BGS statement on care home testing for COVID-19
The COVID-19 pandemic has had a devastating effect in care homes, where there have been 45.9% more deaths in the period from 28 December 2019 to 12 June 2020 than in the same period last year. Nearly 20,000 care home residents have died during the pandemic, and care home staff have put their own lives at risk going to work every day to care for some of society’s most vulnerable people.
At the beginning of the pandemic, staff working in care homes were asked to take patients from hospital who had not been tested for COVID-19, which had the effect of bringing infection into many care homes. Covid testing and supplies of personal protective equipment (PPE) were inadequate. When the Government spoke of the ‘ring of steel’ that had supposedly been thrown around the sector and the Prime Minister commented that care homes were in part to blame for the impact of the pandemic on the sector, care home staff were justifiably angry at the lack of support.
Public outrage and some high-profile reporting contributed to belated but welcome action on the part of the Government at the beginning of July, when it committed to introducing regular tests for care home staff and residents. Care home managers, staff and families of residents finally felt that they were being listened to and that they would have access to the testing that they so desperately needed.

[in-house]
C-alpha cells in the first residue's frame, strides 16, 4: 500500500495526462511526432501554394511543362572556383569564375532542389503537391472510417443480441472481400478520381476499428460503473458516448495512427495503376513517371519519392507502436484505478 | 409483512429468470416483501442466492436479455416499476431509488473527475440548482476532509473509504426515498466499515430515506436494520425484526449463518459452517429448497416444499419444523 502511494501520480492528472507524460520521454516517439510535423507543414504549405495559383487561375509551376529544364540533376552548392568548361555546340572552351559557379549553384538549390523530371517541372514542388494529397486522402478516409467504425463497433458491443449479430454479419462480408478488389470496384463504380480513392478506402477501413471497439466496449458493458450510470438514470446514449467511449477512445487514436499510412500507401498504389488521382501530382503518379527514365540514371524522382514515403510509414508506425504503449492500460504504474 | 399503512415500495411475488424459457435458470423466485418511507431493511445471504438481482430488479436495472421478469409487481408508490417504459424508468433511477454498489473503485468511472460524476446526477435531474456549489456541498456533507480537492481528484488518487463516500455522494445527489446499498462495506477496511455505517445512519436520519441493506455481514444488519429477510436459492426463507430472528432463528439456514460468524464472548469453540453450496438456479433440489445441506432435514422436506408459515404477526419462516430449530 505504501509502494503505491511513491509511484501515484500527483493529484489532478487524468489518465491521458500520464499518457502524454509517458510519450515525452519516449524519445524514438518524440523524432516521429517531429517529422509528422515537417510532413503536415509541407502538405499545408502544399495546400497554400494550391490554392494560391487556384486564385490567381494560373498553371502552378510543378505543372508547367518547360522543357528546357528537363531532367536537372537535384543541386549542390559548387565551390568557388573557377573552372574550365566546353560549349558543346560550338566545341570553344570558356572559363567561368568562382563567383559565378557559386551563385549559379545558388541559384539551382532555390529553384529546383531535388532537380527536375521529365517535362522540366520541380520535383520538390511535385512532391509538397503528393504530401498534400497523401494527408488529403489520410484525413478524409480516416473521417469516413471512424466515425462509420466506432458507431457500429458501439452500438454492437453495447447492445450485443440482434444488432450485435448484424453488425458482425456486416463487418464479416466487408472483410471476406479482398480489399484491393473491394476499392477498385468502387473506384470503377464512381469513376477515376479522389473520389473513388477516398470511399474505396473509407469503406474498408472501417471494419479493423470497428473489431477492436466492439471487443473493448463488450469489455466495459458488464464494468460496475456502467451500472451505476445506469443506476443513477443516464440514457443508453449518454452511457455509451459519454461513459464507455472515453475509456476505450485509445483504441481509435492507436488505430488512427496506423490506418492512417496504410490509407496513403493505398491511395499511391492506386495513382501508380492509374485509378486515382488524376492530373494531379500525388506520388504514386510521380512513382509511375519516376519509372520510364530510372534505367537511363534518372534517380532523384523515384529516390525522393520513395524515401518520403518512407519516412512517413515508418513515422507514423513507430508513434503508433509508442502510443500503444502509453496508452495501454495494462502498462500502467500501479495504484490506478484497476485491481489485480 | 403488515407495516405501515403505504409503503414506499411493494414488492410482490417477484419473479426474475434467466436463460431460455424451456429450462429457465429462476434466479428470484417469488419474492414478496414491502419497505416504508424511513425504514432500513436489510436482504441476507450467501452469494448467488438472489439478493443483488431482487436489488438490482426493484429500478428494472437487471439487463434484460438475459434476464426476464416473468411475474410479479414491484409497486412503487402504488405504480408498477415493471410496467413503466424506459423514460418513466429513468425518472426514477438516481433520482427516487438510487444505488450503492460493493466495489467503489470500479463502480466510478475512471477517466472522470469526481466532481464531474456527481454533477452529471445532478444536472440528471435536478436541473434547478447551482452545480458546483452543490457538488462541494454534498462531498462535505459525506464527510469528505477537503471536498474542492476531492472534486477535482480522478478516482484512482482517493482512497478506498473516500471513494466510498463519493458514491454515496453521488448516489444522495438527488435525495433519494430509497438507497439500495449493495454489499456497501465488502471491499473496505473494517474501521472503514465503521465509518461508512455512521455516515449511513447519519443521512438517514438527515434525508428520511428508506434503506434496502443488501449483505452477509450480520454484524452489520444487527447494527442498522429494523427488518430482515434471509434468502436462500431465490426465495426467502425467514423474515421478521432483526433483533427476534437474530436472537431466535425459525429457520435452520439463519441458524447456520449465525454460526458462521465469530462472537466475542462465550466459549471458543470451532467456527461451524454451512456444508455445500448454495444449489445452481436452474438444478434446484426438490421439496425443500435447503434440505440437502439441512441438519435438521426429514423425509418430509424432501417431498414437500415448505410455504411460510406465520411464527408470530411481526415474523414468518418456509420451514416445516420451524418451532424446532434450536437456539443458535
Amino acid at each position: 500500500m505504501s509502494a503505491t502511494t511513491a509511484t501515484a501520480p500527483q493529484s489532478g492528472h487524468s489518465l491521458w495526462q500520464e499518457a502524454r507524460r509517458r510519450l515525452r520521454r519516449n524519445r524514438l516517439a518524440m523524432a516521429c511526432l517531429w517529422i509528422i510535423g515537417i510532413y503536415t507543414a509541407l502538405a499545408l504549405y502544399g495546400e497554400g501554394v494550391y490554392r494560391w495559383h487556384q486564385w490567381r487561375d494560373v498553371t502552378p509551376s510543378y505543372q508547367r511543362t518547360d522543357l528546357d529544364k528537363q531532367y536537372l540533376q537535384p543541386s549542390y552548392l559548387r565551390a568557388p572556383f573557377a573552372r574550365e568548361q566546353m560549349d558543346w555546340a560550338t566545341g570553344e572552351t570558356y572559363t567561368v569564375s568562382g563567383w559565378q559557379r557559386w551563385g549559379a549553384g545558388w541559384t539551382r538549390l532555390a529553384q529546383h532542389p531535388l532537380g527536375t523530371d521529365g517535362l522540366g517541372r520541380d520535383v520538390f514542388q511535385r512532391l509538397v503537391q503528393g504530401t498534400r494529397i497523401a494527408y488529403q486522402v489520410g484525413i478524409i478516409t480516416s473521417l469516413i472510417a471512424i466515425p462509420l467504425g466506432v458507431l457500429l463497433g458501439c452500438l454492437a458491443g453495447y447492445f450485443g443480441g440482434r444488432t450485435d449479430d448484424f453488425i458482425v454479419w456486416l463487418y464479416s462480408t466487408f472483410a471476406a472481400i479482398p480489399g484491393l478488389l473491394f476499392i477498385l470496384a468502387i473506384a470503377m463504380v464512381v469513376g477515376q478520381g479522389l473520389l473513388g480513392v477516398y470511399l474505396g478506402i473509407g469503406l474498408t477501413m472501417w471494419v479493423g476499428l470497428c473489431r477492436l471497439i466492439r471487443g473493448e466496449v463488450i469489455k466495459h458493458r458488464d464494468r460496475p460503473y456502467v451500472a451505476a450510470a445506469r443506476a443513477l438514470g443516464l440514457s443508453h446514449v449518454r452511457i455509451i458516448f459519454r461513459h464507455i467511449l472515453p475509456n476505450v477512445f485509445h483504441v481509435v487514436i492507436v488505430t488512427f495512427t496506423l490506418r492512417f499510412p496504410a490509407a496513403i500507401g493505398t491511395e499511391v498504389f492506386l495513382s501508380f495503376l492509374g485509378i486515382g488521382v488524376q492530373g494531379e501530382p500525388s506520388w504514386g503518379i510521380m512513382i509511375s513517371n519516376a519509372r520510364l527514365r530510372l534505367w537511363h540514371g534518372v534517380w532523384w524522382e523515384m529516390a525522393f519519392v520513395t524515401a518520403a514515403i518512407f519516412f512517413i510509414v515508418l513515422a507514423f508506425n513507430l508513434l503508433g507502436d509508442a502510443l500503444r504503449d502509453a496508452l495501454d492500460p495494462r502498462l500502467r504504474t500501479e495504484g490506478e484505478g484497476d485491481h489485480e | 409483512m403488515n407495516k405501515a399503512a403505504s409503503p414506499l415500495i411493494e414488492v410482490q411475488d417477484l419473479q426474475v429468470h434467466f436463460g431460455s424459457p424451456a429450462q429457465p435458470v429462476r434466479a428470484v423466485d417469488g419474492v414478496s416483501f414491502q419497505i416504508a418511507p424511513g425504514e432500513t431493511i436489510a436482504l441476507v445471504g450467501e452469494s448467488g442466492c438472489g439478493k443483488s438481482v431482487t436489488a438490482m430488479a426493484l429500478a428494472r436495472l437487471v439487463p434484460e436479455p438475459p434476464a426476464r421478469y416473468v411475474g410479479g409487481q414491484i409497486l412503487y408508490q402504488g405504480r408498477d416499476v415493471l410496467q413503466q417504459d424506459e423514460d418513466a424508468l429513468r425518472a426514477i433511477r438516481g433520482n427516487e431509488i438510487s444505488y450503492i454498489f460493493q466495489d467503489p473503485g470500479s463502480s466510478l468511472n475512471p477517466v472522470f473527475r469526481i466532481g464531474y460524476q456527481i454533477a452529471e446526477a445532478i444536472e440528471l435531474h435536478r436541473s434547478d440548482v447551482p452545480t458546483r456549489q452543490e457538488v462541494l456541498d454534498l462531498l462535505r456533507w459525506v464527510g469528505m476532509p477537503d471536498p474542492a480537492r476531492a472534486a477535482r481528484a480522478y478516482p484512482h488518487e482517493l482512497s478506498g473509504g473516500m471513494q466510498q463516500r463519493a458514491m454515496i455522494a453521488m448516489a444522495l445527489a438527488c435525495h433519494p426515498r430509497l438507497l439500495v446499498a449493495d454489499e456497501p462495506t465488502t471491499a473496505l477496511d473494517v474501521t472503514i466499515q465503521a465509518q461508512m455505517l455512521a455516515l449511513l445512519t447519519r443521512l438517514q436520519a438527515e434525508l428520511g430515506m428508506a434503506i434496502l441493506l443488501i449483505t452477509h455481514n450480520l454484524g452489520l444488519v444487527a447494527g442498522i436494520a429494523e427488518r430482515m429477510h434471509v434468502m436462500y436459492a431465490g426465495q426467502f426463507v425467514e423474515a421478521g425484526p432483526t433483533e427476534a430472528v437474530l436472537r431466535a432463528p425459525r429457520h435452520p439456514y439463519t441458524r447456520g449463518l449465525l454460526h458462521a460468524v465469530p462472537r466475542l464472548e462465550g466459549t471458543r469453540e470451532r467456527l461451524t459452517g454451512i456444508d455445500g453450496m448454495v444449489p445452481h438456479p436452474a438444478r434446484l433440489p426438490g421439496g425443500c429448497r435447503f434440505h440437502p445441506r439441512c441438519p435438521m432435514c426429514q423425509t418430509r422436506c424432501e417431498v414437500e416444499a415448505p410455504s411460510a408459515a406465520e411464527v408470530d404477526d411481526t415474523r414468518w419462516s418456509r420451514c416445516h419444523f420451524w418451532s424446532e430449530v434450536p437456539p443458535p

It is therefore something of an understatement to say that they, and we, were immensely disappointed by the news on Friday 31 July stating that the roll-out of regular testing for all care home staff and residents has been delayed and will not be fully achieved until 7 September at the earliest. The letter sent to Directors of Public Health by Prof Jane Cummings, Testing Director for Adult Social Care, cited some difficulties with a specific type of test as well as higher than expected demand and some unexpected delays as reasons why the government’s commitment will not be met. Care homes are being prioritised according to local authority areas where there is the most need, suggesting that some care homes may have an even longer wait.
As the country works hard to avoid a second wave of the virus, regular testing for this at-risk group is more important than ever. Once again, care homes and their residents and staff have been let down by the Government.
Professor Tahir Masud, President of the British Geriatrics Society, said:
Care homes have been hard hit by this pandemic, and for them to be let down again is unacceptable. It is vital that everyone across the NHS and social care is able to play their part in avoiding a second wave of this virus. Testing in care homes is a crucial part of controlling infection and avoiding further outbreaks. We urge the Government to protect care home staff and the vulnerable residents that they care for by making access to testing for this group a top priority.”